# Moyal product

Moyal product

In mathematics, the Moyal product, named after José Enrique Moyal, is perhaps the best-known example of a phase-space star product: an associative, non-commutative product, ∗, on the functions on ℝ2n, equipped with its Poisson bracket (with a generalization to symplectic manifolds below). This particular star product is also sometimes called Weyl-Groenewold product, as it was introduced by H. J. Groenewold in 1946, in a trenchant appreciation[1] of Weyl quantization —Moyal actually appears to not know about it in his celebrated paper,[2] and in his legendary correspondence with Dirac, as adduced in his biography.[3] (The paradoxical popular naming after Moyal, utilized in this stub, appears to have emerged only in the 1970s, in homage to his flat phase-space quantization picture.)

## Definition

The product (for smooth functions f and g on $\mathbb R^{2n}$ takes the form

$f\star g = fg + \sum_{n=1}^{\infty} \hbar^{n} C_{n}(f,g)$

where each Cn is a certain bidifferential operator of order n with the following properties. (See below for an explicit formula).

$1.\quad f\star g = fg + \mathcal O(\hbar)$

(Deformation of the pointwise product) — implicit in the definition.

$2. \quad f\star g-g\star f = \mathrm i\hbar\{f,g\} + \mathcal O(\hbar^2) \equiv \mathrm i\hbar \{\{f,g\}\}$

(Deformation of the Poisson bracket, called Moyal bracket.)

$3. \quad f\star 1=1\star f=f$

(The 1 of the undeformed algebra is also the identity in the new algebra.)

$4. \quad \overline{f\star g} = \overline{g}\star \overline{f}$

(The complex conjugate is an antilinear antiautomorphism.)

Note that, if one wishes to take functions valued in the real numbers, then an alternative version eliminates the i in condition 2 and eliminates condition 4.

If one restricts to polynomial functions, the above algebra is isomorphic to the Weyl algebra An , and the two offer alternative realizations of Weyl quantization of the space of polynomials in n variables (or, the symmetric algebra of a vector space of dimension 2n).

To provide an explicit formula, consider a constant Poisson bivector Π on $\mathbb R^{2n}$ :

$\Pi=\sum_{i,j} \Pi^{ij} \partial_i \wedge \partial_j,$

where Πij is just a complex number for each i,j.

The star product of two functions f and g can then be defined as

$f\star g = fg + \frac{i\hbar}{2} \sum_{i,j} \Pi^{ij} (\partial_i f) (\partial_j g) - \frac{\hbar^2}{8} \sum_{i,j,k,m} \Pi^{ij} \Pi^{km} (\partial_i \partial_k f) (\partial_j \partial_m g) + \ldots$

where $\hbar$ is the reduced Planck constant, treated as a formal parameter here.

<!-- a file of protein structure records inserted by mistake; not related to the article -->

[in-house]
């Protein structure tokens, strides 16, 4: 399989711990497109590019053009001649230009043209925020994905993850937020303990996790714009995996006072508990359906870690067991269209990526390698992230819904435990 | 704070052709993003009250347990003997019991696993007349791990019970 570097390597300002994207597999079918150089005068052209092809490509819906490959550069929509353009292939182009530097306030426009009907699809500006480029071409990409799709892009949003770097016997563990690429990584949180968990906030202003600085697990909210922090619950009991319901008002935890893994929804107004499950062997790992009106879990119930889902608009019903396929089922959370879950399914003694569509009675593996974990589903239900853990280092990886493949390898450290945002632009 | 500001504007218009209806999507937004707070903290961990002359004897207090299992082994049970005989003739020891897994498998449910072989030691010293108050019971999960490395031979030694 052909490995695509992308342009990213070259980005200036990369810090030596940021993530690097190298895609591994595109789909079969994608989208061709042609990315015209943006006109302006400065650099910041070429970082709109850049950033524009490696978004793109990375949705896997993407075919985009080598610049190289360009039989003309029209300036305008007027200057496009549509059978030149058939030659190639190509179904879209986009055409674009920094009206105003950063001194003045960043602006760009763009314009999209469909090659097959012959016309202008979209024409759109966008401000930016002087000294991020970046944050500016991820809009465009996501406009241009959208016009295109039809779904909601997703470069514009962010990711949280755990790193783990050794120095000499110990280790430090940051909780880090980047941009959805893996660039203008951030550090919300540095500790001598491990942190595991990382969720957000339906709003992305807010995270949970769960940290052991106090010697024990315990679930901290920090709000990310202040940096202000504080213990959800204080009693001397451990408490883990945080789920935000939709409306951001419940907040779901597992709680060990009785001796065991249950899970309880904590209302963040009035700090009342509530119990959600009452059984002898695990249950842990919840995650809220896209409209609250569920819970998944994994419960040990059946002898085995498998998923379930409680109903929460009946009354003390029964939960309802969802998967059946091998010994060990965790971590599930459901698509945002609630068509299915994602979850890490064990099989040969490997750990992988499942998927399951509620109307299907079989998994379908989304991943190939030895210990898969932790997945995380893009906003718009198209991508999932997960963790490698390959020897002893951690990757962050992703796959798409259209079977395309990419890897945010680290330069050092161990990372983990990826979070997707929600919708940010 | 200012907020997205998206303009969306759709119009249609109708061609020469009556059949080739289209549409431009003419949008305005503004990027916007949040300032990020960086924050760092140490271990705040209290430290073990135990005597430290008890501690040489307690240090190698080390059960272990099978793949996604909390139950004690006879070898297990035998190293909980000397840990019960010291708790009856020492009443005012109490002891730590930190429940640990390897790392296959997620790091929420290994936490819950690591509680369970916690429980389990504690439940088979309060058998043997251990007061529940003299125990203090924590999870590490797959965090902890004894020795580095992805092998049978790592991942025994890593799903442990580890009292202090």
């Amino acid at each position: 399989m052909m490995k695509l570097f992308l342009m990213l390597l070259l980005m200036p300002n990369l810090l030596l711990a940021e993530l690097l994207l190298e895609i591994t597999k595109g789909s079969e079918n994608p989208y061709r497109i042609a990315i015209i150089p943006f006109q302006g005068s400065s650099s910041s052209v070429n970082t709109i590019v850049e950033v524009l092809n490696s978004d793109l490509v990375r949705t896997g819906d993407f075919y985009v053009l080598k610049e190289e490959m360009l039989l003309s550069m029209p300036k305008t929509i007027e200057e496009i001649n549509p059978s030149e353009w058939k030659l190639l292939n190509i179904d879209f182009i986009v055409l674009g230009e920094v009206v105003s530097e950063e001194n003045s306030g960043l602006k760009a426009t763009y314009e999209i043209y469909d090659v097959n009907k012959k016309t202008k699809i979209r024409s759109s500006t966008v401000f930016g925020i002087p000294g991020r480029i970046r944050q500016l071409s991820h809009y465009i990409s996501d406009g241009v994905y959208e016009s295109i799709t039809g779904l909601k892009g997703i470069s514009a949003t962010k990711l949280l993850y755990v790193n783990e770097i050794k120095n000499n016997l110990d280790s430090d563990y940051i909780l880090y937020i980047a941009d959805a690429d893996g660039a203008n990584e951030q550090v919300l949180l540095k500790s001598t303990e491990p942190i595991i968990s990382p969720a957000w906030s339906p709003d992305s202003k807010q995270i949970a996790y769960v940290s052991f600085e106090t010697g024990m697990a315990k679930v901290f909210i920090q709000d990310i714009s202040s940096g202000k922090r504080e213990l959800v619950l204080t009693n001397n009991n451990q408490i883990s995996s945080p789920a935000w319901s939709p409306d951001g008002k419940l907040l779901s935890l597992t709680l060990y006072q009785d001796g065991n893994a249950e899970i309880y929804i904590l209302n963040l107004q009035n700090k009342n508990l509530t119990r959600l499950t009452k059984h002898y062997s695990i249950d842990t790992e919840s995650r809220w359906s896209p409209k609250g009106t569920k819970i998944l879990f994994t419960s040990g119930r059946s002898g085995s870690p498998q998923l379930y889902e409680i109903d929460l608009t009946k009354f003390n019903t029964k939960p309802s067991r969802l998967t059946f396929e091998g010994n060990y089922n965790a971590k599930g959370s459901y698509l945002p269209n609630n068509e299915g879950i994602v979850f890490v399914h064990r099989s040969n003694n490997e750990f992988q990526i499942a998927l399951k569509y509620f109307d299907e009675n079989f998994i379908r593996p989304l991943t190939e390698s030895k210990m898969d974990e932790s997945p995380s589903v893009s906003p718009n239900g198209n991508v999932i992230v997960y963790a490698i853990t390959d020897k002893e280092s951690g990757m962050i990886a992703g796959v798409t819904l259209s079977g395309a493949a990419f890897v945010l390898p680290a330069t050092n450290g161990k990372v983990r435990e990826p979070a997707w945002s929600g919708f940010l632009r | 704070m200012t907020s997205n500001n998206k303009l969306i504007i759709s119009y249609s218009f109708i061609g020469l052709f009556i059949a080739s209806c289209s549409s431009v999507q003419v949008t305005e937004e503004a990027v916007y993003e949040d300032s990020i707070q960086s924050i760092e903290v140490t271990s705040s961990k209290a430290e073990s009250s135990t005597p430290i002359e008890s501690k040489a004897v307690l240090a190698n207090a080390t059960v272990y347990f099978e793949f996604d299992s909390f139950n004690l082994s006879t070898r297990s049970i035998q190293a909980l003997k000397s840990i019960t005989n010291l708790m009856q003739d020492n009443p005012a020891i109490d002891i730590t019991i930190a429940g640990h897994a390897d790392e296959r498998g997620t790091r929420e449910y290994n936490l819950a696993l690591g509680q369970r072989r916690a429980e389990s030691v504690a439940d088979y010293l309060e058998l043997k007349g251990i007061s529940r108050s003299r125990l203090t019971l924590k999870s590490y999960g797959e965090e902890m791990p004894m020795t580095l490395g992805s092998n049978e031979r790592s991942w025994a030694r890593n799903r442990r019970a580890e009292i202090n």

A closed form can be obtained by using the exponential,

$f\star g = m \circ e^{\frac{i\hbar}{2} \Pi}(f \otimes g),$

where m is the multiplication map, $m(a\otimes b) = ab$, and the exponential is treated as a power series, $\textstyle e^A := 1 + \sum_{n=1}^{\infty} \frac{1}{n!} A^n$.

That is, the formula for Cn is

$C_n = \frac{i^n}{2^n n!} m \circ \Pi^n.$

As mentioned, often one eliminates all occurrences of i above, and the formulas then restrict naturally to real numbers.

Note that if the functions f and g are polynomials, the above infinite sums become finite (reducing to the ordinary Weyl algebra case).

## On manifolds

On any symplectic manifold, one can, at least locally, choose coordinates so as make the symplectic structure constant, by Darboux's theorem; and, using the associated Poisson bivector, one may consider the above formula. For it to work globally, as a function on the whole manifold (and not just a local formula), one must equip the symplectic manifold with a flat symplectic connection.

More general results for arbitrary Poisson manifolds (where the Darboux theorem does not apply) are given by the Kontsevich quantization formula.

## Examples

A simple explicit example[4] of the construction and utility of the ∗-product (for the simplest case of a two-dimensional euclidean phase space) is given in the article on Weyl quantization. Every correspondence prescription between phase space and Hilbert space, however, induces its own proper ∗-product.

## References

1. ^ H.J. Groenewold, "On the Principles of elementary quantum mechanics", Physica,12 (1946) pp. 405-460.
2. ^ J.E. Moyal, "Quantum mechanics as a statistical theory", Proceedings of the Cambridge Philosophical Society, 45 (1949) pp. 99-124.
3. ^ Ann Moyal, "Maverick Mathematician: The Life and Science of J.E. Moyal", ANU E-press, 2006, http://epress.anu.edu.au/maverick_citation.html
4. ^ C. Zachos, D. Fairlie, and T. Curtright, "Quantum Mechanics in Phase Space" ( World Scientific, Singapore, 2005) ISBN 978-981-238-384-6 .

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